Bolt Safety 3
A common arrangement for a sear-blocking safety uses a tang-mounted switch, as on some Savage Model 110 rifles. (Photo by Mark Fingar)

A third safety type worth discussing puts a blade-­style safety lever within the trigger shoe, which protrudes from the trigger assembly to physically block the sear until the safety lever is fully depressed. This safety should be used in combination with either a sear-­ or firing-­pin-­block safety as described. It is a highly functional, if inelegant, creation that not only enahances safety but also facilitates lighter, adjustable triggers. Let me explain.

Ten years ago, it wasn’t uncommon for triggers on factory rifles to be loathsome. Many felt like pulling a dogsled down a gravel driveway. This was after the death of truly adjustable factory triggers that allowed consumers to set sear engagement, or how much contact the trigger had with the sear. Some users set such triggers with too little engagement in pursuit of lighter trigger pulls, which allowed the sear to slip off the trigger and fire the rifle once the safety was disengaged. Lawsuits followed, as we all remember, so manufacturers had to protect themselves by making triggers more idiot-­proof, and we all suffered for it.

Savage’s AccuTrigger arrived in 2002, and was soon copied. The AccuTrigger is a prime example of a new kind of safety measure. (Savage has an excellent video at savagearms.com that explains how it functions.) Should something cause the sear to slip off of the trigger, it impacts a sizeable portion of the safety lever and remains blocked until the central blade is depressed. Once the blade is depressed to where it is near flush with the trigger face, the rifle can then fire. The effort required to depress the lever after a sear slip is much greater than normal, but that is the only indicator or change in function. Savage’s system allows its AccuTrigger to adjust down to a 11/2-­pound pull weight on some precision and varmint models without being unsafe for mass production and distribution. This is as good as triggers get on an everyday production rifle. If a light trigger on a factory rifle is a requirement for purchase, look at those with a blade-­style trigger safety. Many manufacturers make a rifle with a trigger that functions similarly to the AccuTrigger because they are inexpensive to manufacture and allow lighter pull weights without compromising safety. (Mossberg’s Lightning Bolt Action (LBA) trigger system is another example of this concept.)


Bolt Safety 4
Trigger safety levers such as Savage’s AccuTrigger (above) allow for a light trigger and reduced sear engagement without risk. (Photo by Mark Fingar)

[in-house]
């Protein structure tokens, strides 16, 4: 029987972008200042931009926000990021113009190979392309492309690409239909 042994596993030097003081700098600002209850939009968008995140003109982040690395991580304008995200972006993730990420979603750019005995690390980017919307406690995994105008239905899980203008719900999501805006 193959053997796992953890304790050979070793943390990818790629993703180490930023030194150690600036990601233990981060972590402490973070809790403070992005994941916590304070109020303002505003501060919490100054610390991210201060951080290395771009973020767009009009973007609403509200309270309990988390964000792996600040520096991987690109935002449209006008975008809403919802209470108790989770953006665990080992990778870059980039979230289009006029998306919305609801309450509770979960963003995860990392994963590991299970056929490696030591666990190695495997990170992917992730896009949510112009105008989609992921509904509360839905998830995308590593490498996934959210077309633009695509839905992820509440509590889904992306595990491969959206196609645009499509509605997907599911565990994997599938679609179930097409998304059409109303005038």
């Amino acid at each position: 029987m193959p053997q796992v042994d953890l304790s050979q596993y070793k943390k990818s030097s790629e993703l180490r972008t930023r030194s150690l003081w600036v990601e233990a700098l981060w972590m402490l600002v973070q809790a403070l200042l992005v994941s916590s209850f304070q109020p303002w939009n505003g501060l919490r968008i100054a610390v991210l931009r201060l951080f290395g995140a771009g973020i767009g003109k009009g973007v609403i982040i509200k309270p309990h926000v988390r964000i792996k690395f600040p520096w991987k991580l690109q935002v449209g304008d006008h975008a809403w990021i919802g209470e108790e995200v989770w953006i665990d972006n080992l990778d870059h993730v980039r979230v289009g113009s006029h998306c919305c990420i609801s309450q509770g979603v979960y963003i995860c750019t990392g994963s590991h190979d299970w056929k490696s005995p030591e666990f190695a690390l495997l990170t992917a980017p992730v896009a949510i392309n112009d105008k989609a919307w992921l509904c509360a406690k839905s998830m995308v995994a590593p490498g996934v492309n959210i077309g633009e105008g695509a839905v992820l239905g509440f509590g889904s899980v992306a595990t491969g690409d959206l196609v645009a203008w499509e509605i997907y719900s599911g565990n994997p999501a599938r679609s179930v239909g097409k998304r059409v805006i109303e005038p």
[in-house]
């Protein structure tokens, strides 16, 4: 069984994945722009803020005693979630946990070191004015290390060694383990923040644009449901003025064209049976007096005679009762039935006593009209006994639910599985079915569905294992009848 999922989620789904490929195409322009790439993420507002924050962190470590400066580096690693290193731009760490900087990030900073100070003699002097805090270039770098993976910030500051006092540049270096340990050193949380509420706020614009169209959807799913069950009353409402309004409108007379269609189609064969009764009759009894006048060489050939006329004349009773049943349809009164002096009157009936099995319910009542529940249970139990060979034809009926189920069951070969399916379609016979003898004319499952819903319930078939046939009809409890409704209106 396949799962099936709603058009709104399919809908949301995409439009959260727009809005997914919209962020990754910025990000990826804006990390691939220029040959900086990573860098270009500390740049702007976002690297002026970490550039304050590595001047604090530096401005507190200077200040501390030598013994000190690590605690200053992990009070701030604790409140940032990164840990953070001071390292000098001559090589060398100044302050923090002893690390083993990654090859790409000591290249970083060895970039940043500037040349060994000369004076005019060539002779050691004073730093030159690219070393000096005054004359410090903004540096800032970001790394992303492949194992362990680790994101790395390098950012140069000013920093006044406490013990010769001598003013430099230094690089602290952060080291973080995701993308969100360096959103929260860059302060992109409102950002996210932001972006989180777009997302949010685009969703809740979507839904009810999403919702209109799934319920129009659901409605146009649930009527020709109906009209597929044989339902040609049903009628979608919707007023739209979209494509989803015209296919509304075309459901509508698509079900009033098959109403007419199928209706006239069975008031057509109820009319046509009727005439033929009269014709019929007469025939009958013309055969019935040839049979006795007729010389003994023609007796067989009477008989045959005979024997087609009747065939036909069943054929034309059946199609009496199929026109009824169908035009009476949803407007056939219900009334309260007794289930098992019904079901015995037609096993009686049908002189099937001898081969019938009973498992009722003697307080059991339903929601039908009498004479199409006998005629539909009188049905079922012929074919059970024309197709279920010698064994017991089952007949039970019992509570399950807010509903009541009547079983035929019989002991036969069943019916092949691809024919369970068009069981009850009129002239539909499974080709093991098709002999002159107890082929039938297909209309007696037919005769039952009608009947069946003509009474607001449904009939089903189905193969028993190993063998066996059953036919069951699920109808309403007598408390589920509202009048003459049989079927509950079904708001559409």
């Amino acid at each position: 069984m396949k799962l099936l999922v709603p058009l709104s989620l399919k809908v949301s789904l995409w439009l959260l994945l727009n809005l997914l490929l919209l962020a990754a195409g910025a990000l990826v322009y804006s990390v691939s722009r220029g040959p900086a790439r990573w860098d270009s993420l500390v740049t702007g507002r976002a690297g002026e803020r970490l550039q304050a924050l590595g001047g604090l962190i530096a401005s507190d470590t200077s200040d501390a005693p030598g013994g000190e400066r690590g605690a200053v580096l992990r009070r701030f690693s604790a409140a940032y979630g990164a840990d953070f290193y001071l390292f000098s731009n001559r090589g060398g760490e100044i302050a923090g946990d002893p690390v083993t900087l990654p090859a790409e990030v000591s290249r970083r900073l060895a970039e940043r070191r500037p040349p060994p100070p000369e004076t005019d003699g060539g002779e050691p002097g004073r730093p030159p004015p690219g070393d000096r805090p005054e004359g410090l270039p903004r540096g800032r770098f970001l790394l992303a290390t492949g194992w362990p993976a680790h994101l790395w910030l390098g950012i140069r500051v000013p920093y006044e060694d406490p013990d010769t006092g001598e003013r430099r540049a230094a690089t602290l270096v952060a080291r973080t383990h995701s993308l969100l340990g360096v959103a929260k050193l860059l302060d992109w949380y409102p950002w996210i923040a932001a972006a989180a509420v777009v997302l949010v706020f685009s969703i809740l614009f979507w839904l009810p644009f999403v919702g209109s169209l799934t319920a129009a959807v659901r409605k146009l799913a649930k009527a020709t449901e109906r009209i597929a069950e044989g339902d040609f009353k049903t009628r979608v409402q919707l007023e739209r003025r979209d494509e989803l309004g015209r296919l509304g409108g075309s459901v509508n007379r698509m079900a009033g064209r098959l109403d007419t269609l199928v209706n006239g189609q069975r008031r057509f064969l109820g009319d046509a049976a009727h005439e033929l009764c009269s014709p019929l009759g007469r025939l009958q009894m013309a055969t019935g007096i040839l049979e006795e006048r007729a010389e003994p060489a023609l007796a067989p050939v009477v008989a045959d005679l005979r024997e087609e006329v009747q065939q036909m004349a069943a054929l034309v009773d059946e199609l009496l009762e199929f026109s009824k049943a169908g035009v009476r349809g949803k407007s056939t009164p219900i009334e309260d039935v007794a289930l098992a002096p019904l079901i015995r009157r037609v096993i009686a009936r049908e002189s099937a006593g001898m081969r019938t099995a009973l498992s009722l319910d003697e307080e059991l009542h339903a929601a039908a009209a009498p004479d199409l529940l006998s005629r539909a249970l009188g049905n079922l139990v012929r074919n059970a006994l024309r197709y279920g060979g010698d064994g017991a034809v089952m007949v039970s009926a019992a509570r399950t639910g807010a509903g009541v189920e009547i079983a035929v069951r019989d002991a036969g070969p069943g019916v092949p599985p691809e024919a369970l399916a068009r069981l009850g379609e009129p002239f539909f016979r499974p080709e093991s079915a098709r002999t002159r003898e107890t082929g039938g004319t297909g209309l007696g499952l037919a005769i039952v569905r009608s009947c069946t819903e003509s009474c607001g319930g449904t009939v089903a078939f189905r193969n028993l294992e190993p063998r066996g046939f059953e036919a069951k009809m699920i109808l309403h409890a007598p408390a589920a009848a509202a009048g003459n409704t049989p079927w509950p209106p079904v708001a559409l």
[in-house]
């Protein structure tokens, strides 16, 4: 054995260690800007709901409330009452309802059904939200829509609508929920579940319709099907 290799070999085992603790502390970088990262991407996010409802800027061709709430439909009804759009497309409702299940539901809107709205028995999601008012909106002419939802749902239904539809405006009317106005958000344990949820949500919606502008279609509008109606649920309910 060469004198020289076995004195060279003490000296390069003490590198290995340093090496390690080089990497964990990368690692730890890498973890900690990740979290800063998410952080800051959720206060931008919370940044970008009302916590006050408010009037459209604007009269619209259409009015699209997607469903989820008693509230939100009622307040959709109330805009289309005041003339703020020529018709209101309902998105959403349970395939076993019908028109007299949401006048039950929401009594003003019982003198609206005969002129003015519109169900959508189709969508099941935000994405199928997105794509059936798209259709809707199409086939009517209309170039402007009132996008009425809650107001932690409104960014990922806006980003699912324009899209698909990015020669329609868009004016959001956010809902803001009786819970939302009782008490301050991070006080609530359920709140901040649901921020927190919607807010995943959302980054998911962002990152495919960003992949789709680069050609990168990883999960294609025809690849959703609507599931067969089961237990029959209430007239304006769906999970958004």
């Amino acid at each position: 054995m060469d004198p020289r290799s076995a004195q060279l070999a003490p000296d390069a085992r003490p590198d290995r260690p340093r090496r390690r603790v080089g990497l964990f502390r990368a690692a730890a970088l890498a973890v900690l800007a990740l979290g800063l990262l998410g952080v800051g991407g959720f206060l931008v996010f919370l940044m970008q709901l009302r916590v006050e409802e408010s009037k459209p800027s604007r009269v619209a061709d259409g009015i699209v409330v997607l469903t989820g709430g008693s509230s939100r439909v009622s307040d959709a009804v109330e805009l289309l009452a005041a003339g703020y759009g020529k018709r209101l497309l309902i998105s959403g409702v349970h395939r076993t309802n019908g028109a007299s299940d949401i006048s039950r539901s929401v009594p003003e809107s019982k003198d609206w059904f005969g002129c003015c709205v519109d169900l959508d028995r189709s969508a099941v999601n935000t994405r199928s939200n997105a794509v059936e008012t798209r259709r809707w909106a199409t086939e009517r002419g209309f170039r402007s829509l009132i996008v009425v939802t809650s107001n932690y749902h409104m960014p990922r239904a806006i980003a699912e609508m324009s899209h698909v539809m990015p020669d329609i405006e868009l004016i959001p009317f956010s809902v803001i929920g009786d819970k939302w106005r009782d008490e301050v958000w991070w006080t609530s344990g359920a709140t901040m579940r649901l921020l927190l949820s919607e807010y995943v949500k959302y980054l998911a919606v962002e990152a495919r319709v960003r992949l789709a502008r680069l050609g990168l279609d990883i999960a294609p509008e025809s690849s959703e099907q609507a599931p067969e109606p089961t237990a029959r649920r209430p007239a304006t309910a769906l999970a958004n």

Adjustable triggers have regained some of their excellent feel because manufacturing capabilities have improved. Tolerances that were unthinkable 10 years ago are now common. Small trigger parts can be made with remarkable consistency, and the trigger-­sear engagement can be minimal while still being safe. The result are “no creep” triggers including those on the aftermarket from brands such as Jewell, Timney Triggers and TriggerTech.

Safeties, too, are more effective. The odds of a sear slipping off a trigger due to sloppy manufacturing are lower every year. Safeties now serve to prevent accidents resulting from operator error or environmental conditions. Blown primers or extreme dust can cause the sear to stick and fail to properly engage the trigger. The safety ensures that a rifle that is otherwise semi-­functional in these conditions doesn’t fire unintentionally.

One of the best safeties available isn’t really a safety. It is a practice used in the U.S. Special Operations sniping community: Lift the bolt handle when not in use. This is one of the best ways to prevent an accidental discharge because it rotates the bolt body into the path of the firing pin. This is not an ideal practice for someone hunting afield, but those hunting from a stand, shooting a match or plinking at the range can benefit from this technique. Run the bolt to load the chamber and then lift the handle to render it safe. Even with a loaded round in the chamber, if the bolt handle is in the “up” position, it’s impossible to fire. This has the added benefit of letting everyone near you know the status of the rifle, too, with a passing glance. All that’s required to fire the rifle is to pull the bolt handle down and shoot; no fussing with small levers is required.